Earth Institute

venetia lannon

Sustainability Yes, But How?

So you want to make things “sustainable” at home or at work, and you can conceive of the changes that are needed. But do you know what it really takes to make the changes you want?

by |November 15, 2017
Rachel Patterson, MPA ’18 presents on the Secure and Resilient Water Systems Act

Students Practice What They Learn in Unique Sustainability Curriculum

A workshop in the Environmental Science and Policy MPA program challenges students to integrate their knowledge and apply it as if they were working in the field.

by |November 15, 2017
A nuclear power plant concept based on a new reactor design

Could New Nuclear Reactors Power America’s Low-Carbon Future?

A documentary featuring Earth Institute scientists suggests next-generation reactors could be a safe and clean way to replace fossil fuels.

by |November 9, 2017
The top row of images show each study region in 2005, which had abundant NOx in urban areas where human emissions are high, leading to systems where ozone formation was controlled by VOC amounts. As pollution controls were put into place on NOx emissions, by 2015, the systems in Europe, the United States, and East Asian urban areas became limited by NOx, meaning that further controls on NOx would help reduce ozone formation. 
(NASA’s Earth Observatory /Josh Stevens)

NASA Finds New Way to Track Ozone By Satellite

Ozone pollution near Earth’s surface is one of the main ingredients of summertime smog. But it not directly measurable from space, due to the abundance of ozone higher in the atmosphere, which masks the surface. Now, researchers have devised a way to use satellite measurements of the precursor gases that contribute to ozone formation to predict when and where ozone will form.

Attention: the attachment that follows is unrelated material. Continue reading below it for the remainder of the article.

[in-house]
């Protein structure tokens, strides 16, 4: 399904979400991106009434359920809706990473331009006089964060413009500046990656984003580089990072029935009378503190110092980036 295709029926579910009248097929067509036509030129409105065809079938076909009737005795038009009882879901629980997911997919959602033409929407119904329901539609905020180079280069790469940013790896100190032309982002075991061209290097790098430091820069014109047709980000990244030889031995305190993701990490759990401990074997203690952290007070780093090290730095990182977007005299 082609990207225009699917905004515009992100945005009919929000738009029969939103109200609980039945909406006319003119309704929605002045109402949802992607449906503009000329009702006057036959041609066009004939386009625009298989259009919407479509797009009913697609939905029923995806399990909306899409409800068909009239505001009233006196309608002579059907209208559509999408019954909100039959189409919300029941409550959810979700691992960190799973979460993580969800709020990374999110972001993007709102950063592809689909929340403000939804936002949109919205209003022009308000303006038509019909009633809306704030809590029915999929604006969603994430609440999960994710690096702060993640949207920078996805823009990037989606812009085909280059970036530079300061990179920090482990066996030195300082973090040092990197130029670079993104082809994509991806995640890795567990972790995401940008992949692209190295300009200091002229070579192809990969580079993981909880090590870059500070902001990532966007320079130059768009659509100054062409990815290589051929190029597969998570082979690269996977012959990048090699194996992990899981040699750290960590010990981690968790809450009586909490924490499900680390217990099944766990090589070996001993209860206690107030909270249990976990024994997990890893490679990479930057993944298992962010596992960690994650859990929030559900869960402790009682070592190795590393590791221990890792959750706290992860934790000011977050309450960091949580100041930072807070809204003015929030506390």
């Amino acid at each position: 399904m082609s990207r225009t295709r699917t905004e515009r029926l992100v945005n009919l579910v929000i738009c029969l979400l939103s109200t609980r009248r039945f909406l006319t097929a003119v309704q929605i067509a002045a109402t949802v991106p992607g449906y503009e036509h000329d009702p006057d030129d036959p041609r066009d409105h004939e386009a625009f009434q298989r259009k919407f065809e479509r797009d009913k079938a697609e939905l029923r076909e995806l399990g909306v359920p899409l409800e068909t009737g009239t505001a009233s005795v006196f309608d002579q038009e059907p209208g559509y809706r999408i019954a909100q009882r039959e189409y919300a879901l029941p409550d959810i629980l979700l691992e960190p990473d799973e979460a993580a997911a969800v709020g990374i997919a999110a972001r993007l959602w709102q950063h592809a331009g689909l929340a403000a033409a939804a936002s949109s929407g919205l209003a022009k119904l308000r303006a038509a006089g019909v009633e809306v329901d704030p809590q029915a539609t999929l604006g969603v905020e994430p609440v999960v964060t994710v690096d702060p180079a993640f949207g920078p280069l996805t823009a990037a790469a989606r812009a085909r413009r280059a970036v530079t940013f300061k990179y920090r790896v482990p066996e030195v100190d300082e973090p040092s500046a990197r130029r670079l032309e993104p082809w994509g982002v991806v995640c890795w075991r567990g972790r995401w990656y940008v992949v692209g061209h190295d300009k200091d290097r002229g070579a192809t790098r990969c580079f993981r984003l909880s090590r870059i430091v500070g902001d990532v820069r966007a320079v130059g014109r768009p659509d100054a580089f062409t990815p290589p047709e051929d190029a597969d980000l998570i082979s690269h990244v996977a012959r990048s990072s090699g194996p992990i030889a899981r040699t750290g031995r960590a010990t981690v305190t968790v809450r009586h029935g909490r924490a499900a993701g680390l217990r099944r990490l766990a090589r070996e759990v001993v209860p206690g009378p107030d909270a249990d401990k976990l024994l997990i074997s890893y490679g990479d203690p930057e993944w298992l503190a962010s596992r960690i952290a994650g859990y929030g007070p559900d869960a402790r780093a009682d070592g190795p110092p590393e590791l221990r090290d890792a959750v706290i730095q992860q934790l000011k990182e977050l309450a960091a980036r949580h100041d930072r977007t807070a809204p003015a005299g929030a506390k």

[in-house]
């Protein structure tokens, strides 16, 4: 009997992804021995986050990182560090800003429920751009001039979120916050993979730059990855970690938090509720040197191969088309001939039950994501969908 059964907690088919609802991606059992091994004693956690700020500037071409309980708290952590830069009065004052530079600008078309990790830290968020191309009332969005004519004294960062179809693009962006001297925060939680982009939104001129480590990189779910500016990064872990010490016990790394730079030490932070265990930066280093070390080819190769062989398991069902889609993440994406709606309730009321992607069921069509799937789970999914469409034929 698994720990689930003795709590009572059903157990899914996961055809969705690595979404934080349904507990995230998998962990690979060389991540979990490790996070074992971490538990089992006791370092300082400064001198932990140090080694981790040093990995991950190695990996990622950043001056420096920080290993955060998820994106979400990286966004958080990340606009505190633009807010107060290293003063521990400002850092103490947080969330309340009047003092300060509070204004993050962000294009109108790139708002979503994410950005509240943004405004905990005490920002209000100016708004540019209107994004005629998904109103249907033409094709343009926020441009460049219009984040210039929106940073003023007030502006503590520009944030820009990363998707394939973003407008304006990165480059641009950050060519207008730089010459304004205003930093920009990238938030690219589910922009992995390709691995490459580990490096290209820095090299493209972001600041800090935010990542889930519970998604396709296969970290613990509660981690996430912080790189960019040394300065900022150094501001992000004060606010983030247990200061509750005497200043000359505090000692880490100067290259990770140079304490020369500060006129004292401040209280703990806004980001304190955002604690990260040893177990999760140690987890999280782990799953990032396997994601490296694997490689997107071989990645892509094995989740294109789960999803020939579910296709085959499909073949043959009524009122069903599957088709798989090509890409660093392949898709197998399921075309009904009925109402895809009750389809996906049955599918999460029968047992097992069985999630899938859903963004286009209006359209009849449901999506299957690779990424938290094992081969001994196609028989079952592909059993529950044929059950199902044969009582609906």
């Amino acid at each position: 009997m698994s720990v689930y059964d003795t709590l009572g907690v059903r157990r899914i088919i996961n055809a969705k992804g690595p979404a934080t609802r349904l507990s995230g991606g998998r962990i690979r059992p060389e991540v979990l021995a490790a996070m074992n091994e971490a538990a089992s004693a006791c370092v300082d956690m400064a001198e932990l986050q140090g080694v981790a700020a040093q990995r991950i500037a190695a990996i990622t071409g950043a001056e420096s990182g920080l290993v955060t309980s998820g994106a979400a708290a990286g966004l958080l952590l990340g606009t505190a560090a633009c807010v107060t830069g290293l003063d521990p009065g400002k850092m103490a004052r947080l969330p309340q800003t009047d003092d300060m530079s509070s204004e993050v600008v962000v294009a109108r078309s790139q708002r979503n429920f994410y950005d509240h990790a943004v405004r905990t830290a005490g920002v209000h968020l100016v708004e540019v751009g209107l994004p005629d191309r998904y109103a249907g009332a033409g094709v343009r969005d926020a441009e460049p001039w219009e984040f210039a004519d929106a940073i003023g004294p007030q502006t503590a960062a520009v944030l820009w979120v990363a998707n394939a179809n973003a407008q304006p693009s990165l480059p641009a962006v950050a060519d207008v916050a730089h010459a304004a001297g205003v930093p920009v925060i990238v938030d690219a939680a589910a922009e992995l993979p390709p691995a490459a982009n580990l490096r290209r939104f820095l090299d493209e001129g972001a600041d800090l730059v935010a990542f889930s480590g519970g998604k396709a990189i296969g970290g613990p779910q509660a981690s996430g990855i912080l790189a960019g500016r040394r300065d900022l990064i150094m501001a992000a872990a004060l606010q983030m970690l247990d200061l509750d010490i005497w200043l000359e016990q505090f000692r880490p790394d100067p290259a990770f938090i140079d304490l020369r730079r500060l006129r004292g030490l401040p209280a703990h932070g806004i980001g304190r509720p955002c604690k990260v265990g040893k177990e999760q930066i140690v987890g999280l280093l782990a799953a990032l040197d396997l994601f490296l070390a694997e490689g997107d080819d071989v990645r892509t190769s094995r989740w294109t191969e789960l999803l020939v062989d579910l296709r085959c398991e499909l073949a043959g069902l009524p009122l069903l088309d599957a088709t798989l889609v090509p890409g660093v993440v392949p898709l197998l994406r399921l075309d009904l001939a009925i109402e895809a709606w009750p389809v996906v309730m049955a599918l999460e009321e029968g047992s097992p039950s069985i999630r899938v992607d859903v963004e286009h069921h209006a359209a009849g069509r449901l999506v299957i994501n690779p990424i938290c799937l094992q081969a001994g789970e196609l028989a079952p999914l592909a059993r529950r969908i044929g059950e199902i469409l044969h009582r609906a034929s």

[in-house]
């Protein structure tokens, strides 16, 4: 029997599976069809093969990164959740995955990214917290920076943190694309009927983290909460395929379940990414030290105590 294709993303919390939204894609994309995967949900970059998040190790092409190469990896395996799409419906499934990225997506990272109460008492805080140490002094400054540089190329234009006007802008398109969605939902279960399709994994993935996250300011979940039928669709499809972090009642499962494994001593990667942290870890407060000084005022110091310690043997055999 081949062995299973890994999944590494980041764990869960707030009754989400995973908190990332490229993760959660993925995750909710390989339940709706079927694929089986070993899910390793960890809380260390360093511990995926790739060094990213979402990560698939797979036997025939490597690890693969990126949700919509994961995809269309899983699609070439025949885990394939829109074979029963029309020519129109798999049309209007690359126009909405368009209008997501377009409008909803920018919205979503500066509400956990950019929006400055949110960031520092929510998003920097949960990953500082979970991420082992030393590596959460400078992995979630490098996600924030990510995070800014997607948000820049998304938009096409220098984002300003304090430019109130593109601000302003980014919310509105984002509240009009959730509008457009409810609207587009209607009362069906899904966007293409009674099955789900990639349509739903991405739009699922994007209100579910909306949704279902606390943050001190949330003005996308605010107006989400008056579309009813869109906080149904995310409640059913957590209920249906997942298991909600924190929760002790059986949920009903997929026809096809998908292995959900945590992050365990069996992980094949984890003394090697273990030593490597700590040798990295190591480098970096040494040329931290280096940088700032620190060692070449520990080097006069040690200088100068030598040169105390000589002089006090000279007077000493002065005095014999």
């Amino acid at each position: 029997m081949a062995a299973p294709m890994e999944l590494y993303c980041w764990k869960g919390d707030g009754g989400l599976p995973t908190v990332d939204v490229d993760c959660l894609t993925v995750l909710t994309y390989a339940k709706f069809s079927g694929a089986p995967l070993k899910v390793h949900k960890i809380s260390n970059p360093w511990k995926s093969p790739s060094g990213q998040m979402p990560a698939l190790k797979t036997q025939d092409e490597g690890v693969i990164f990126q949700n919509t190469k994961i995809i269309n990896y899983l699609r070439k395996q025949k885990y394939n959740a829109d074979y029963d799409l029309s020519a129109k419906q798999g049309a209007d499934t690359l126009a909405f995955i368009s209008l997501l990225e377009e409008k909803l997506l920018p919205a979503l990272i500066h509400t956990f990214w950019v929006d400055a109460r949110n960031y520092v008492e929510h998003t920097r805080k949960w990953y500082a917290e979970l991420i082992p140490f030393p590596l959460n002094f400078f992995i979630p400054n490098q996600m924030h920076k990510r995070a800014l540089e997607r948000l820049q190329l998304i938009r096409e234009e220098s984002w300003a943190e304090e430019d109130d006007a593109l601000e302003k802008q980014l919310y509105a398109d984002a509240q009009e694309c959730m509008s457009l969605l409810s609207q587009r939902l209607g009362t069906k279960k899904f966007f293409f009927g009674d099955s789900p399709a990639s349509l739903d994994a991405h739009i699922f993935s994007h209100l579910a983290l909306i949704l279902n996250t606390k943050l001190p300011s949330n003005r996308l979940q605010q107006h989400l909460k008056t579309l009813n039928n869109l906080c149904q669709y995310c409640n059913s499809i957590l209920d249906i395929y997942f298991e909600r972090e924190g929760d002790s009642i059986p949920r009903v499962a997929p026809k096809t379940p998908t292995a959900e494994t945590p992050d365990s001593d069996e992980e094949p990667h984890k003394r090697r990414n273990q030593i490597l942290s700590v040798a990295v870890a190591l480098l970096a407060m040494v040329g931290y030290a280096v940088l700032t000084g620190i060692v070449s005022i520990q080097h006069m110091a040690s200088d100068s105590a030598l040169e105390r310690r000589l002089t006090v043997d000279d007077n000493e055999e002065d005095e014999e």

by |November 6, 2017
Replacing production of rice with other, less water-intensive crops is one of the factors that could feed more people using farmland that already exists. Photo: Amol Hatwar via Flickr

Swapping Where Crops are Grown Could Feed an Extra 825 Million People

It could also reduce water stress, according to a new study that includes 14 major food crops from around the world.

by |November 6, 2017
Researchers at the 925-ton boulder called "the bull." (Elisa Casella)

Giant Boulders on Bahamas Coast Are Evidence of Ancient Storms and Sea Level, Says Study

A new study says that storms of intensities seen today, combined with a few meters increase in sea level, were enough to transport coastal boulders weighing hundreds of tons more than 100,000 year ago.

by |November 1, 2017
(From L to R): Graça Samo, Elena Ambrosi, Alaa Murabit, Chirlane McCray, Allison Julien, Leymah Gbowee, Mikaela Luttrell Rowland.

New Columbia Program to Help Define Women’s Roles in Peace and Security

Women on all different levels, from households to the highest ranks of government, are striving to gain a seat at the table when it comes peace and security. A new program launched today at Columbia University will help define what those roles might be

by |October 27, 2017
Earth Institute Fellows design

Time is Running Out to Apply to the Earth Institute Postdoctoral Research Program

If you’re a postdoc interested in sustainable development, apply by October 31.

by |October 24, 2017
fugro-synergy2

Expedition Explores Undersea Rift off Greece

The Corinth rift is one of the most seismically active areas in Europe. Starting this month, researchers will drill into the rift to discover its past and future.

by |October 19, 2017
steve cohen

Why There’s Hope for a Sustainable Future

The Earth Institute’s Steve Cohen explains why he’s optimistic about renewable energy, despite the current political climate.

by |October 13, 2017